According to MilitaryReporter.Net, the United States is home to more than 22 million veterans. This Memorial Day show your support, not only for our military currently fighting overseas and those that gave their lives, but also for our veterans at home as well.
Their changing needs
Nearly one in all 10 veterans has served in our Armed Forces since September 2001, and these veterans of the wars in Iraq and Afghanistan have different needs than veterans of the wars in Korea and Vietnam. Most are men and women in their 20s and 30s who are just starting families and trying to find employment in a tough economy.
Many veteran assistance organizations are struggling to survive when the services they offer aren’t meeting the needs or being used by vets today. Thankfully, some organizations are finding new ways to reach out and assist today’s veterans. Retired U.S. Air Force Major, Dorian de Wind, writes about how the Veterans of Foreign Wars (VFW) organization is responding to the issue in his Huffington Post article:
“VFW posts are often times viewed as smoke-filled ‘watering holes’ where a bunch of old guys sit around drinking beer, playing bingo and telling war stories.” Members of the VFW Post 4443 in Texas want to be “a safe haven for returning veterans…a place where they can enjoy the quiet peace and tranquility needed for them to find themselves…a place where they can bring their families and enjoy the swimming pool, quiet game rooms, picnic and BBQ areas.”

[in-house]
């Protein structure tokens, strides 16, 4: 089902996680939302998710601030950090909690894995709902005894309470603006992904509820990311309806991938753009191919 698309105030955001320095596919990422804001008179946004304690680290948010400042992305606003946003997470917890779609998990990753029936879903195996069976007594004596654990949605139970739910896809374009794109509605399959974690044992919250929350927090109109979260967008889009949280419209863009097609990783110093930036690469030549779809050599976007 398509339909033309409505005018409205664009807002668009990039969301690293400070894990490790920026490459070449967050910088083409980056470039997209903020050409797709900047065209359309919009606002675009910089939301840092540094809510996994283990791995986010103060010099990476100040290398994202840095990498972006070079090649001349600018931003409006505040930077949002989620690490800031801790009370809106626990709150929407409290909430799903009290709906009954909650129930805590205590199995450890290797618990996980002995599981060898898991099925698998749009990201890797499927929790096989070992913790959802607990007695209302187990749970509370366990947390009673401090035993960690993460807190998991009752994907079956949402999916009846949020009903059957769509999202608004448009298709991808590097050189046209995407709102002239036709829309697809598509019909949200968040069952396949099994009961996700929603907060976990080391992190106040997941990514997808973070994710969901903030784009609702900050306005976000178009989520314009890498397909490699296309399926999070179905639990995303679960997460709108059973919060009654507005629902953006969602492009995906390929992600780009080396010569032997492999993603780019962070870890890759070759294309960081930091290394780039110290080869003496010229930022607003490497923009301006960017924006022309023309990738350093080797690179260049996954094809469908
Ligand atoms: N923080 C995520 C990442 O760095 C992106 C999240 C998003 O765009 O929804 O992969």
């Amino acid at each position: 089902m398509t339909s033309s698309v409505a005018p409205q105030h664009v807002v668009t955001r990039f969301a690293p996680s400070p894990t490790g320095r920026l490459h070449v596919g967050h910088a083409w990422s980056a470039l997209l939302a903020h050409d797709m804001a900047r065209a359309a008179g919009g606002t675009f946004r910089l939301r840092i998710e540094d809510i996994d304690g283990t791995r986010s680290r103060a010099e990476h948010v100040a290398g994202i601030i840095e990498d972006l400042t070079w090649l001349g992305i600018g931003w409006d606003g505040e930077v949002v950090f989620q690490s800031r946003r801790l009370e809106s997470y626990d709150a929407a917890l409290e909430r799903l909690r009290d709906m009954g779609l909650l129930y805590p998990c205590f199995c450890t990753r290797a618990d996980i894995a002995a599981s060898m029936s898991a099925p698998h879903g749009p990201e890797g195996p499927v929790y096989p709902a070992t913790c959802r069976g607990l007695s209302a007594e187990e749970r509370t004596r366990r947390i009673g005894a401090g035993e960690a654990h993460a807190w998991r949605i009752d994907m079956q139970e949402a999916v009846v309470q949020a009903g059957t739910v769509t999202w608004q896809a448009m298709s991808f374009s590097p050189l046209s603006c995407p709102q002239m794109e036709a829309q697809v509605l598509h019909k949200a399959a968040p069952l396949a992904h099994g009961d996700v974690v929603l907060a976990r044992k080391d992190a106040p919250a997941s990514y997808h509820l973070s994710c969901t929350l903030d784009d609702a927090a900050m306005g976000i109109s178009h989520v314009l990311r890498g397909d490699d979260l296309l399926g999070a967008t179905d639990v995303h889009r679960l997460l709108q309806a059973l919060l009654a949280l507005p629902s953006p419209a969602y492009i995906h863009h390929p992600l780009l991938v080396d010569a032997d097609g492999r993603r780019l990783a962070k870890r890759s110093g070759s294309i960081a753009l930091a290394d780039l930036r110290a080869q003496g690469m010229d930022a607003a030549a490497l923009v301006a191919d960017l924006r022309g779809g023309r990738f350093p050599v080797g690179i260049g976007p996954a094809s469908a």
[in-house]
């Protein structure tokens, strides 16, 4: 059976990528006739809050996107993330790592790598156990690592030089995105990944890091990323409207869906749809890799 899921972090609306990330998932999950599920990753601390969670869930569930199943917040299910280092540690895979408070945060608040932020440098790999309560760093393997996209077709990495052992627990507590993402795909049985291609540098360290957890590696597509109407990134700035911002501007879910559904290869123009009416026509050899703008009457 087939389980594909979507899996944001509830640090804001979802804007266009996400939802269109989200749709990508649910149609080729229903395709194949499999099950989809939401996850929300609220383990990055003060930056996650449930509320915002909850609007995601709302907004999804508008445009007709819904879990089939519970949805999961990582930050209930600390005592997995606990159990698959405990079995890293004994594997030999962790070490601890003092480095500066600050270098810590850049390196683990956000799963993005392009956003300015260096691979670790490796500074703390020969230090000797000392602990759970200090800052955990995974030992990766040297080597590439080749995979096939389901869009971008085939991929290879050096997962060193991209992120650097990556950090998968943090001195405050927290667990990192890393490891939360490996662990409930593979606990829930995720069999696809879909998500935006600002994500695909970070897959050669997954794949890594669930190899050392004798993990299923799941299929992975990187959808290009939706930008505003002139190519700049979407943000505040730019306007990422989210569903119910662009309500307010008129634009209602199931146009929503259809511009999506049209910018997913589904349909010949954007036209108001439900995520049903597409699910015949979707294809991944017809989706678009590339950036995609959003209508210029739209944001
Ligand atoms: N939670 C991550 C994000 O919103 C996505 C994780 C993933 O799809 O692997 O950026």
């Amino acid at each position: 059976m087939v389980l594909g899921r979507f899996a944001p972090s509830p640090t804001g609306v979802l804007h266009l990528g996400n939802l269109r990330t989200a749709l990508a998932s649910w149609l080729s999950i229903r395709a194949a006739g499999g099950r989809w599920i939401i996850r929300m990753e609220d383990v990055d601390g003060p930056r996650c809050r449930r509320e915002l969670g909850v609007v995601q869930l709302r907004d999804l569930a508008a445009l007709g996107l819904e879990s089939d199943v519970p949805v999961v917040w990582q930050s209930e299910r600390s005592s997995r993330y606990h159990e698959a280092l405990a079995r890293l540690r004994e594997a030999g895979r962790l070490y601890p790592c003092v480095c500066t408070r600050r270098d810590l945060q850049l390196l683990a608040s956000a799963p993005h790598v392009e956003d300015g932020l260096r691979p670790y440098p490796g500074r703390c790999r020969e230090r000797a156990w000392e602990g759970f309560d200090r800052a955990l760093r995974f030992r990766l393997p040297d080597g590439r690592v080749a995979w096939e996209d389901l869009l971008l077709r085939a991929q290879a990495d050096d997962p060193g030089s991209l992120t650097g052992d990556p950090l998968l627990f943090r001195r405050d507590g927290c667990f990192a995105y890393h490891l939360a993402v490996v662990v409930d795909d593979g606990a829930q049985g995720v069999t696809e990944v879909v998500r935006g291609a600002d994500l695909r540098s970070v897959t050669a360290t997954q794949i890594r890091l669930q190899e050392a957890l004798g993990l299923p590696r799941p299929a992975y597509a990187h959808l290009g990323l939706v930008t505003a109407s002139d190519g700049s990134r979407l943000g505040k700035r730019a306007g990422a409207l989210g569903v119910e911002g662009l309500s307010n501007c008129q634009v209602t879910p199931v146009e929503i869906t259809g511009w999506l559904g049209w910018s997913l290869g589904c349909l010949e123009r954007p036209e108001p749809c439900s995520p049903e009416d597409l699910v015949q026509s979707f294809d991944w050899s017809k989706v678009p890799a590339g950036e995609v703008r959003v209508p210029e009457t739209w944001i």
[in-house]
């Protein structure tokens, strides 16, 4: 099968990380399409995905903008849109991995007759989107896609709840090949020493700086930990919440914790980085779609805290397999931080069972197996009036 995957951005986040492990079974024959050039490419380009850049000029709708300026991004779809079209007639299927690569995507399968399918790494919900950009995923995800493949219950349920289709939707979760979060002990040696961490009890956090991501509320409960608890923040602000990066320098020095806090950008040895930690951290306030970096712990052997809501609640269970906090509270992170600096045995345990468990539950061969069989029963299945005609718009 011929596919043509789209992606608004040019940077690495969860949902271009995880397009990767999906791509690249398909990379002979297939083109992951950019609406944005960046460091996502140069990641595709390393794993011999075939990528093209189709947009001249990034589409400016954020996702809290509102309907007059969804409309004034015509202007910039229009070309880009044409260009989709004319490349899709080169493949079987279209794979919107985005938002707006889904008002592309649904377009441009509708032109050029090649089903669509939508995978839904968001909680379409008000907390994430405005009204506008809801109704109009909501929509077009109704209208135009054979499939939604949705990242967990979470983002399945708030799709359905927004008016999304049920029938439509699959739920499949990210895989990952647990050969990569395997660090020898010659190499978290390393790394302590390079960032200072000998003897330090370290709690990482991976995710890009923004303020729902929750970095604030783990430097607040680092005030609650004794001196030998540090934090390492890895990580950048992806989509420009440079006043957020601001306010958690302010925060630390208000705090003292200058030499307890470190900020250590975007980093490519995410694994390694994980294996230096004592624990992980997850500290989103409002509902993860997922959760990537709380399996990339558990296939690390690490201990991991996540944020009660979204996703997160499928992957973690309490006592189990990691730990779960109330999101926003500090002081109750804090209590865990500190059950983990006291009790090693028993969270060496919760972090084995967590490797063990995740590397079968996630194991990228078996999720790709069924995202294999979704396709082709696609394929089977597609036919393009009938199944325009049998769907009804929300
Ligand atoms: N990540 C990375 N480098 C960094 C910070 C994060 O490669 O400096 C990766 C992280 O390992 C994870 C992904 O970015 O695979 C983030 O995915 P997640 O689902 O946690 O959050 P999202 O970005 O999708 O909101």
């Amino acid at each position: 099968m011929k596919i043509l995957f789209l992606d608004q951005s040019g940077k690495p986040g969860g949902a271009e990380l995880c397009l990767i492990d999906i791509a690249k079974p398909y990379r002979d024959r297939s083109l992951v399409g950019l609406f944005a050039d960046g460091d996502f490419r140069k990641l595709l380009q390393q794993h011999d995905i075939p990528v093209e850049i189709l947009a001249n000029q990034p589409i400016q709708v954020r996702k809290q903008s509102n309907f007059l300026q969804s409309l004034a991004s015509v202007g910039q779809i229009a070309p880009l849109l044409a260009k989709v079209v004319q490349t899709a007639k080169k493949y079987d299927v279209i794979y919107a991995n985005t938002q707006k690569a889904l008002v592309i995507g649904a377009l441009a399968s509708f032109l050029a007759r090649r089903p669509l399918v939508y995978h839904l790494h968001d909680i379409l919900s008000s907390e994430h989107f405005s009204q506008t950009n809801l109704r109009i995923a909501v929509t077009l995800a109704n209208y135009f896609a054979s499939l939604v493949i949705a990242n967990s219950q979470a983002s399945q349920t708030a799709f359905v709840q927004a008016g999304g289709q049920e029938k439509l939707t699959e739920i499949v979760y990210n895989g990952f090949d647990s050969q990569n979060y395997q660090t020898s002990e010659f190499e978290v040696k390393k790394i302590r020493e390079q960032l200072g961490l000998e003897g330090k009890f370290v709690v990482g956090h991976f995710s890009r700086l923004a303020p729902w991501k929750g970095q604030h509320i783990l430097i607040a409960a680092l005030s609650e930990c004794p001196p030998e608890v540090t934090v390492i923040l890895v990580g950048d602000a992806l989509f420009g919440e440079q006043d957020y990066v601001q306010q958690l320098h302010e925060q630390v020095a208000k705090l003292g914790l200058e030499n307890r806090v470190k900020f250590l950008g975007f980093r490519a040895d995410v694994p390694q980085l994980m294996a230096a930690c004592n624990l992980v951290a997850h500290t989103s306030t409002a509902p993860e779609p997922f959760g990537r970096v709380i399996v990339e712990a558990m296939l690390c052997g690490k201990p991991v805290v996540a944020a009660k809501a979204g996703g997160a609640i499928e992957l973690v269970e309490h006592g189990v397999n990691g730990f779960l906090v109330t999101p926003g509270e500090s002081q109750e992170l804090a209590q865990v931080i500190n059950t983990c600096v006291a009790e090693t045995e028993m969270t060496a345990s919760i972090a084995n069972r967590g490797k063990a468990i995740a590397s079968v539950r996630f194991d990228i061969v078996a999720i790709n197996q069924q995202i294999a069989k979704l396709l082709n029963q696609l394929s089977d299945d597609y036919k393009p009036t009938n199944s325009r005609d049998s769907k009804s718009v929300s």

NPR News addressed the same topic with Robert Siegel on All Things Considered. They talked about a relatively new organization located in Milwaukee, Dryhootch, whose motto is “helping the veteran and their family who survived the war, survive the peace.” It started as a coffee house where veterans can re-connect and find the support they need without feeling forced to commit to a VA program or using alcohol or other substances to fill a void. Dryhootch offers peer-to-peer support to veterans of all eras. They also have an online community and resources—offering services in other ways that may make new veterans feel more comfortable receiving help, advice, or counseling.
Organizations helping veterans
There are many great organizations working to provide veterans with the support they need. A few I’d like to mention:
- The Wounded Warrior Project offers numerous resources for veterans—advocacy, counseling, family support, peer mentoring, and work programs. Their Combat Stress Recovery Program addresses the mental health needs of recently-returned soldiers, providing them with the tools to recognize what they are going through and helping them understand how to deal with it.
- Soldier Ride gives returned soldiers a way to “reclaim their confidence and strength through the exhilaration of cycling.” The focus of the ride is to give wounded soldiers a way to empower themselves and improve their physical and mental health.
- The Warriors to Work program helps veterans figure out how to use their military skills to enter the civilian workforce. They also educate employers on the benefits of hiring veterans as well as fight common misconceptions about veterans.
This Memorial Day, why not make it a point to help a veteran’s organization continue to offer necessary services by starting a monthly recurring donation to one of these organizations? We enjoy the freedom they have fought to give us—and they deserve our thanks and support. I think we owe them that.
Do you have a special way to honor and support those who have served? Share it with us on Facebook and let’s get others on board too!
Marketing Assistant, Julia Hughes